Bonnie Jo Campbell’s short story collection, Mothers, Tell Your Daughters is honest, bitter, sad and powerful. The book consists of sixteen short stories, two of which run only about a page. The collection of stories centers around women, many about motherhood and the complicated relationships between mothers and daughter. The stories will remind you of your own mistakes. Many of the stories have been published in other publications prior to this collection.
The stories are far from happy tales of weddings and grandchildren, the stories are centered around the effects of relationships with men, the effect of life-altering decisions and how mothers and daughters cope with each other and the mistakes that are made. Campbell illuminates what its like to be a mother and how to cope as a daughter. The stories tell of abuse and trauma and how the women perform violent acts of their own in response. The women are strong survivors, rather than victims demanding pity.
In the title story, “Mothers, Tell Your Daughters,” the narrator, a mother, tells the story of her life, her mistakes and regrets in her own head while she is hospitalized and unable to speak to her own daughter. In the narration, she seems to want to apologize to her in a way but also leans heavily on the concept that she did the best she could with what she had. In “Playhouse”, a woman makes questionable decisions after drinking too much tequila.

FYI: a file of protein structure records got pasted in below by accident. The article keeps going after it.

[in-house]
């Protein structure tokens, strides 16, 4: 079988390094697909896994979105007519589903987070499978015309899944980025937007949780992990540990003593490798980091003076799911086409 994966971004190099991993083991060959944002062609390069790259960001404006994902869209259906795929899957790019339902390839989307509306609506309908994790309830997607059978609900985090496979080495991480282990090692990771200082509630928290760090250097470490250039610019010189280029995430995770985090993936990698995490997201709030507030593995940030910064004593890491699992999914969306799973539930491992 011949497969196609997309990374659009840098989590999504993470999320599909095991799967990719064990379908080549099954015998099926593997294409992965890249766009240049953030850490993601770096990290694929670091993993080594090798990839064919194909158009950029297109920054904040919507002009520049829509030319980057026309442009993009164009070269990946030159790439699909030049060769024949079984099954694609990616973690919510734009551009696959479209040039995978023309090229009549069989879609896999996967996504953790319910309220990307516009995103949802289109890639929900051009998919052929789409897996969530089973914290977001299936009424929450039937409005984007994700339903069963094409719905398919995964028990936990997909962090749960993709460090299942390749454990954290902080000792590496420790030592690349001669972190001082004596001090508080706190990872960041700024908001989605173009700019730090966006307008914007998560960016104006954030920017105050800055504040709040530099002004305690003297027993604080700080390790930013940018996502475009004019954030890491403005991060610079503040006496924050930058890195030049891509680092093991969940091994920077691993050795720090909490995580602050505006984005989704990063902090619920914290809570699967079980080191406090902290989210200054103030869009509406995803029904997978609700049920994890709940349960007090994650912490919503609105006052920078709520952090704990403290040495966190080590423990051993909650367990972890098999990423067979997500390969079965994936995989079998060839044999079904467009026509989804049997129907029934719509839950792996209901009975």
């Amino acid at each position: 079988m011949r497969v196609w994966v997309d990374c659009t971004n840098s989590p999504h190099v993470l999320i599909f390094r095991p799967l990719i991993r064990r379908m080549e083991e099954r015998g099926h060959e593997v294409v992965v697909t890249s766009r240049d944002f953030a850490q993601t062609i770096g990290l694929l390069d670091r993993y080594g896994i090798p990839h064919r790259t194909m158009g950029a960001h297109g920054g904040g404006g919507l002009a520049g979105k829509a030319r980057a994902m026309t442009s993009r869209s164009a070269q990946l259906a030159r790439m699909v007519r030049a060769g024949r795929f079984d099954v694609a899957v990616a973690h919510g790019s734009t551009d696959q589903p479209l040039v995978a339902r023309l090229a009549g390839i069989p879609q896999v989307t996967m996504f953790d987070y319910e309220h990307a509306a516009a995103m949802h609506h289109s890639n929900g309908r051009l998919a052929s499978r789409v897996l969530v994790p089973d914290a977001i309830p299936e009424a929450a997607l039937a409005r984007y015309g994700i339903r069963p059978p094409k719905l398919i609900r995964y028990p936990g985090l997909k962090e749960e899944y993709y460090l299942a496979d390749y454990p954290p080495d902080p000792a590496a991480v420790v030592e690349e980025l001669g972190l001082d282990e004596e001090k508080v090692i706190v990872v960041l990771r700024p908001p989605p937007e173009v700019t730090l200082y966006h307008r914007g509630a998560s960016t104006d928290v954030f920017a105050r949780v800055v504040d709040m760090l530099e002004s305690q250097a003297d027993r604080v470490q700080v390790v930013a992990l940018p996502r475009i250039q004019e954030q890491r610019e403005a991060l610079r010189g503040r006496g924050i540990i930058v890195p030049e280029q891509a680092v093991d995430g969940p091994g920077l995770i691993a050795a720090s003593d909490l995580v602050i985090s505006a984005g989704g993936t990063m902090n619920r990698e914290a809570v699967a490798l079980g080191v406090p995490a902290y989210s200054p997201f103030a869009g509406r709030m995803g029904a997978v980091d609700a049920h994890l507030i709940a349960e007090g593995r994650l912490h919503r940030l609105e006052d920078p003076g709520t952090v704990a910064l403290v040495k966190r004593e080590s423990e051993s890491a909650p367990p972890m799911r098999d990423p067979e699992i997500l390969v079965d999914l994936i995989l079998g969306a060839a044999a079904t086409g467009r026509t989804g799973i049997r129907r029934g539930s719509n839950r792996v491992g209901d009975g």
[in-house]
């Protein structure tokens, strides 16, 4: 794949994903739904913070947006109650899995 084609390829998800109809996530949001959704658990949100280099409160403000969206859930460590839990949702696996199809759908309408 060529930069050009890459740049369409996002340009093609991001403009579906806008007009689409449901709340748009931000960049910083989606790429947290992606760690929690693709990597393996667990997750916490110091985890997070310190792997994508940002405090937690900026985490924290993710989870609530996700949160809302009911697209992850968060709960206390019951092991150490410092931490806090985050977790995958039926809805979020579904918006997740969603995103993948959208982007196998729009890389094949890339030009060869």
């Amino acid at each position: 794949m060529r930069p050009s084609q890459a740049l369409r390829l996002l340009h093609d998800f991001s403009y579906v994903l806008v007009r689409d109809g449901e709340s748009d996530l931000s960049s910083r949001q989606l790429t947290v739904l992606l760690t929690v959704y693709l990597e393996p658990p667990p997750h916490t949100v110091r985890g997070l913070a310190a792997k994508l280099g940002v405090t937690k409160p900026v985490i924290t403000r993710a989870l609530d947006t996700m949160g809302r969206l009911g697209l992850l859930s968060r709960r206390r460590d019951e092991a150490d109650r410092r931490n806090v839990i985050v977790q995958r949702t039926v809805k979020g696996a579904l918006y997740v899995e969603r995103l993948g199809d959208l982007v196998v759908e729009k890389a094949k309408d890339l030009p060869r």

The collection shows women navigating the world, relationships, triumphs and failures. Campbell shows them as fighters, with the strength to get through even the worst of times, all with a little bit of grace. Campbell shows the darker sides of growing up and how the decisions that are made impact the self as well as those around them. The landscape for most of the stories is the rural Midwest.
The collection is balanced with equal parts hope and despair, but in the end it’s powerful and resonates. The characters are very real, like you’ve known them before and they’ll be with you long after. The power and strength in each of the stories is contagious and even though some of the stories are hard, you’ll feel like a better person having experienced them.
Part-time fiction writer, Alisha Churbe lives in Portland, Oregon. In the rare instances when you can pry her away from books, Alisha can be found travelling in foreign countries, cooking, or hiking with her husband Michael and dog Euro.
Review copy was provided free of any obligation by W.W. Norton & Company. No monetary or any other form of compensation was received.